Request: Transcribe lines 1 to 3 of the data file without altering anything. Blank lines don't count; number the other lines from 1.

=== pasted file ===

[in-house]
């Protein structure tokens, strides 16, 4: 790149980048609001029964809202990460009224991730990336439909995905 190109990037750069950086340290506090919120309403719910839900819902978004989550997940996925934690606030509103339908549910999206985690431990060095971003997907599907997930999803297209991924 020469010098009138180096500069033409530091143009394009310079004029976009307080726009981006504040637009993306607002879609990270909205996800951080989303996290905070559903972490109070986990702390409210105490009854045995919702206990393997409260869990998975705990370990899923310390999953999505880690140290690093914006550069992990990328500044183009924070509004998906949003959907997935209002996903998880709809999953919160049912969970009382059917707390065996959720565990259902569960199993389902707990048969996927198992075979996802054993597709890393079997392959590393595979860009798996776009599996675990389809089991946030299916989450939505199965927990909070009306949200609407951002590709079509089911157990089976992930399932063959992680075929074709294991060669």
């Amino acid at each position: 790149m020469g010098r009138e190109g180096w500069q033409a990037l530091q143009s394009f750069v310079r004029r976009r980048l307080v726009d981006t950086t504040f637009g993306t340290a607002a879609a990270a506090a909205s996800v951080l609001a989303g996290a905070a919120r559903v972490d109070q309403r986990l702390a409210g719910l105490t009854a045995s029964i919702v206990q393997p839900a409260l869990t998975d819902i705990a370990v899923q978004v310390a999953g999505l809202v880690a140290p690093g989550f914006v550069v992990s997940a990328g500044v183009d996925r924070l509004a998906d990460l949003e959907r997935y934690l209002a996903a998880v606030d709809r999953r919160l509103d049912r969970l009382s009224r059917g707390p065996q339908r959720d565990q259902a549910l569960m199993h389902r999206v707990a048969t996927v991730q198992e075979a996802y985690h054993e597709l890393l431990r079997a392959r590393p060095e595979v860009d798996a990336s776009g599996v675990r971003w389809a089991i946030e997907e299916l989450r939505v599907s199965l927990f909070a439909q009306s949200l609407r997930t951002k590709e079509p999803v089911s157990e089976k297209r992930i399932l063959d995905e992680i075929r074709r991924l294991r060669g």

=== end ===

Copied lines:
[in-house]
């Protein structure tokens, strides 16, 4: 790149980048609001029964809202990460009224991730990336439909995905 190109990037750069950086340290506090919120309403719910839900819902978004989550997940996925934690606030509103339908549910999206985690431990060095971003997907599907997930999803297209991924 020469010098009138180096500069033409530091143009394009310079004029976009307080726009981006504040637009993306607002879609990270909205996800951080989303996290905070559903972490109070986990702390409210105490009854045995919702206990393997409260869990998975705990370990899923310390999953999505880690140290690093914006550069992990990328500044183009924070509004998906949003959907997935209002996903998880709809999953919160049912969970009382059917707390065996959720565990259902569960199993389902707990048969996927198992075979996802054993597709890393079997392959590393595979860009798996776009599996675990389809089991946030299916989450939505199965927990909070009306949200609407951002590709079509089911157990089976992930399932063959992680075929074709294991060669």
């Amino acid at each position: 790149m020469g010098r009138e190109g180096w500069q033409a990037l530091q143009s394009f750069v310079r004029r976009r980048l307080v726009d981006t950086t504040f637009g993306t340290a607002a879609a990270a506090a909205s996800v951080l609001a989303g996290a905070a919120r559903v972490d109070q309403r986990l702390a409210g719910l105490t009854a045995s029964i919702v206990q393997p839900a409260l869990t998975d819902i705990a370990v899923q978004v310390a999953g999505l809202v880690a140290p690093g989550f914006v550069v992990s997940a990328g500044v183009d996925r924070l509004a998906d990460l949003e959907r997935y934690l209002a996903a998880v606030d709809r999953r919160l509103d049912r969970l009382s009224r059917g707390p065996q339908r959720d565990q259902a549910l569960m199993h389902r999206v707990a048969t996927v991730q198992e075979a996802y985690h054993e597709l890393l431990r079997a392959r590393p060095e595979v860009d798996a990336s776009g599996v675990r971003w389809a089991i946030e997907e299916l989450r939505v599907s199965l927990f909070a439909q009306s949200l609407r997930t951002k590709e079509p999803v089911s157990e089976k297209r992930i399932l063959d995905e992680i075929r074709r991924l294991r060669g």